from Hither

and Yon


Click on each link to go directly to the story.


I’m a self-publishing



John Winter posed for his author picture, but friends told him he looked like a slightly more effeminate vesion of Truman Capote. He opts to use the pix anyway, launches his book as an indie author, and. . .and. . .and he’s still waiting for something to happen, anything.



The Chestnut Diet:

How to Cut Clichés

out of Your Writing


Columns about reducing clichés in our writing may be a dime a dozen, but Kathy Shaidle says it’s time to throw the trite expressions out with the bathwater.



Words let software

date Medieval writing


Based on the appearance of popular words or phrases, new software can tell when medieval British documents were written. Researchers with the Centre for Medieval Studies and the Documents of Early England Data Set (DEEDS) Project needed software that could decipher their database of about 10,000 British charter and property documents, which are all from approximately 1066 until the 1400s, with the majority being from 1100 to 1300.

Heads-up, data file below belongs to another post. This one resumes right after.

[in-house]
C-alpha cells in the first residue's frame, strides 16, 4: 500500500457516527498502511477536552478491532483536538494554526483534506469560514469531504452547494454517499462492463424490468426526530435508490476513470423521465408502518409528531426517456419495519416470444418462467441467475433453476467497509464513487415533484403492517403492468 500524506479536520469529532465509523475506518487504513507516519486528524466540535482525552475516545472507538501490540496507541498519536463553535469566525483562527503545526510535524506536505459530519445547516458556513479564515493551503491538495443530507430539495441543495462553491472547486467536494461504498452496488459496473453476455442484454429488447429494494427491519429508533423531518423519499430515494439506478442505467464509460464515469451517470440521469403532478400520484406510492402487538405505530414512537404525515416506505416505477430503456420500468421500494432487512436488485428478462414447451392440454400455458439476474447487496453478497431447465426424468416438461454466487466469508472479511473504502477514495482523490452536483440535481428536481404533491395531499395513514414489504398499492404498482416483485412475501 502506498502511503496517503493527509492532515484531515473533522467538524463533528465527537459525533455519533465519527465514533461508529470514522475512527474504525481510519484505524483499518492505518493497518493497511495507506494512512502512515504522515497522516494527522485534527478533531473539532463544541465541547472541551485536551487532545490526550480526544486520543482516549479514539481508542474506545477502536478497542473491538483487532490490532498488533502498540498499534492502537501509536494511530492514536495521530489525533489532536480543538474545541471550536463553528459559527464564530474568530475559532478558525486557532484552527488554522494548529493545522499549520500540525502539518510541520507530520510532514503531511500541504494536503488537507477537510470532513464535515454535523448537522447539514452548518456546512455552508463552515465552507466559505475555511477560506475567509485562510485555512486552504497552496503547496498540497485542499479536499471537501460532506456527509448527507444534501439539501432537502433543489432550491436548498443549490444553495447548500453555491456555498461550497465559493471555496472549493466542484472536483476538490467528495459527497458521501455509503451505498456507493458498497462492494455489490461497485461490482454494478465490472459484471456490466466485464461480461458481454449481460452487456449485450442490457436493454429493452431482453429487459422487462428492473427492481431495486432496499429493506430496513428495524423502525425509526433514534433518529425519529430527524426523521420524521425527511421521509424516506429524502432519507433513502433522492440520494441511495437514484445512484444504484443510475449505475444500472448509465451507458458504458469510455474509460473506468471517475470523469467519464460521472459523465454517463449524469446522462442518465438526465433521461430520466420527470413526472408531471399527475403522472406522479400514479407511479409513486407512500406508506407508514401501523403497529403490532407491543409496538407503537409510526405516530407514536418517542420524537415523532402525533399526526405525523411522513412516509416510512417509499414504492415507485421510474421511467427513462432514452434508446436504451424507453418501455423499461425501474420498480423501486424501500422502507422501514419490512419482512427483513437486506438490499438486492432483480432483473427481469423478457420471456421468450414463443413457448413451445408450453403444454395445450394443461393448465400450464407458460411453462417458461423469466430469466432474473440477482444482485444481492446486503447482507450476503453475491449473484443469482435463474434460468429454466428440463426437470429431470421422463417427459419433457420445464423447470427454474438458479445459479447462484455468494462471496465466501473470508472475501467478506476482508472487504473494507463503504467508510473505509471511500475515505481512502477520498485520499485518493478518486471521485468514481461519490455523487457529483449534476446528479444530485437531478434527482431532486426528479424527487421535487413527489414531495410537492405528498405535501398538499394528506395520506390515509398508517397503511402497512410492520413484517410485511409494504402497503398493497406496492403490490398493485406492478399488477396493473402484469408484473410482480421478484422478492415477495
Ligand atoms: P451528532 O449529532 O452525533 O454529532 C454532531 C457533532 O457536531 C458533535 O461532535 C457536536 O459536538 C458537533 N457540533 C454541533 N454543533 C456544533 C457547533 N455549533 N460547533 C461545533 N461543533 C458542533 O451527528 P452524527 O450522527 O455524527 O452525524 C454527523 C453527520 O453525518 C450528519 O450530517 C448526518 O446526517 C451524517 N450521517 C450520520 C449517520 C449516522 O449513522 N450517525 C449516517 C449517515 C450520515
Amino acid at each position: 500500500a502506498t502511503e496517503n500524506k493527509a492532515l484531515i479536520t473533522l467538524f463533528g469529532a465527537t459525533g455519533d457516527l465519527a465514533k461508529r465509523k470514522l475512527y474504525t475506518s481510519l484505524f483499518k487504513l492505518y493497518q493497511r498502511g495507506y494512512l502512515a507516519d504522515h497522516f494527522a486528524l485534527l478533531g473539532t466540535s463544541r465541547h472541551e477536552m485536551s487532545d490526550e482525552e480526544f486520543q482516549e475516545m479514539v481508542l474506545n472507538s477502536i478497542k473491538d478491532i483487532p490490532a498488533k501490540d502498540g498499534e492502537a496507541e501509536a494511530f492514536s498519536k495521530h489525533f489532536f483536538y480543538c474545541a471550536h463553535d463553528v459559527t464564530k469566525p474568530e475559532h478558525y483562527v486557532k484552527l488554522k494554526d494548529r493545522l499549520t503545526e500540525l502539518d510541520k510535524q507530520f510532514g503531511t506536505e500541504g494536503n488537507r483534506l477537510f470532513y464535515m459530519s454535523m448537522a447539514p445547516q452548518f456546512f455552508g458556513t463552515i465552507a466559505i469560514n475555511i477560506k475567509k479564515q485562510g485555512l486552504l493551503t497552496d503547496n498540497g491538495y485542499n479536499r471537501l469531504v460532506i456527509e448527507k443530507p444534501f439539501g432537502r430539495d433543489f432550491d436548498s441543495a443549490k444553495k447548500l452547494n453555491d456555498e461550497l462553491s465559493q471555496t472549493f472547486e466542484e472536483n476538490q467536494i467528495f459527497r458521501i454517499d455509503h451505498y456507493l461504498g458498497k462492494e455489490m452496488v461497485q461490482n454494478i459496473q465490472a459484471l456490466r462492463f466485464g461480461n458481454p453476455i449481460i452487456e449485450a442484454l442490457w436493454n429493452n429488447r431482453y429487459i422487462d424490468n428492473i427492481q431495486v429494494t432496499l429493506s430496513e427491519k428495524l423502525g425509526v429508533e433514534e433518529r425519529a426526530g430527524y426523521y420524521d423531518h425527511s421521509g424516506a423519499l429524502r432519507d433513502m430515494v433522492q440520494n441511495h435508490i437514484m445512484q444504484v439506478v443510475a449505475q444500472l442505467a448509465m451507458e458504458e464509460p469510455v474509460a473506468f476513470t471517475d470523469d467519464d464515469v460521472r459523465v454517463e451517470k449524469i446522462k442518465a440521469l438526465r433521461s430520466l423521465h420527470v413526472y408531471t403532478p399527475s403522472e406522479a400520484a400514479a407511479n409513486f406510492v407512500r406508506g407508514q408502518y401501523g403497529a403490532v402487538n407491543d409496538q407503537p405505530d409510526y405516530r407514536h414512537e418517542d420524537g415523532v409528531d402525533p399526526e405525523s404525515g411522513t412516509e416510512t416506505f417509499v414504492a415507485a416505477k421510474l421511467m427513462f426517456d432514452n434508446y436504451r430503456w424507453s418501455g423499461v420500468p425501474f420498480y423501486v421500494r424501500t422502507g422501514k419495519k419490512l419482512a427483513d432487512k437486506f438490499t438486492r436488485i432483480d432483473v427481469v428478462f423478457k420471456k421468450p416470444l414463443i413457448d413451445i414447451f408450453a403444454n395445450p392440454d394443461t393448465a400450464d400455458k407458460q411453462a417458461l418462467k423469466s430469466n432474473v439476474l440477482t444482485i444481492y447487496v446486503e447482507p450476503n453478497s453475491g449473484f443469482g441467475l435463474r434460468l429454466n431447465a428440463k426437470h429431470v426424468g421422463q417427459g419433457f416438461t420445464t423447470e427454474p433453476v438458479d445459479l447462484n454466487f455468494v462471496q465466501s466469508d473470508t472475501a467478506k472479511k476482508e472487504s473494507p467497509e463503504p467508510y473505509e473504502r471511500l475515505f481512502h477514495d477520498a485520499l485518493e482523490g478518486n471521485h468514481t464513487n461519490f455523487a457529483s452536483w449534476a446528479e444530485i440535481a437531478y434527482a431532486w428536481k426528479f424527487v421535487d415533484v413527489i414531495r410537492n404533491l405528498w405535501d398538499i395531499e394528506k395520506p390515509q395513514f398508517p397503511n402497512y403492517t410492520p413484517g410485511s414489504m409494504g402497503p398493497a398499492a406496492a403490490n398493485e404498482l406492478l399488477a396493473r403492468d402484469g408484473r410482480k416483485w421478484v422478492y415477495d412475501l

A day in Ben Kane’s life

as a historical novelist


Ben Kane went from being a full-time vet and aspiring writer, to being a vet who is actually published, and finally to a full-time writer with a busy schedule. Check out his coping mechanisms.



John le Carré: A glimmer

of hope amid the darkest vision


Allan Massie says the background to John le Carré’s novels has always been amoral, but in “A Delicate Truth,” the all-powerful state has torn up the rule book.



Native languages

of America…and Texas


The Caddo tribe (of eastern Texas) gave us the word for Texas (“friend”). On the Texas page, you can track the words of the Apaches, Comanches, the Wichita tribes, and others.



Shirley Temple’s

strange loot


Now that Shirley Temple is 85, Matt Weinstock examines the impact of her autobiography and her films. He says, “But ‘Child Star’—published twenty-five years ago, and lamentably out of print—doesn’t register as an autobiography so much as a little-girl classic that ought to be shelved alongside ‘Anne of Green Gables,’ ‘Little Women,’ and Laura Ingalls Wilder.”



From the AP Stylebook:

How to Obscure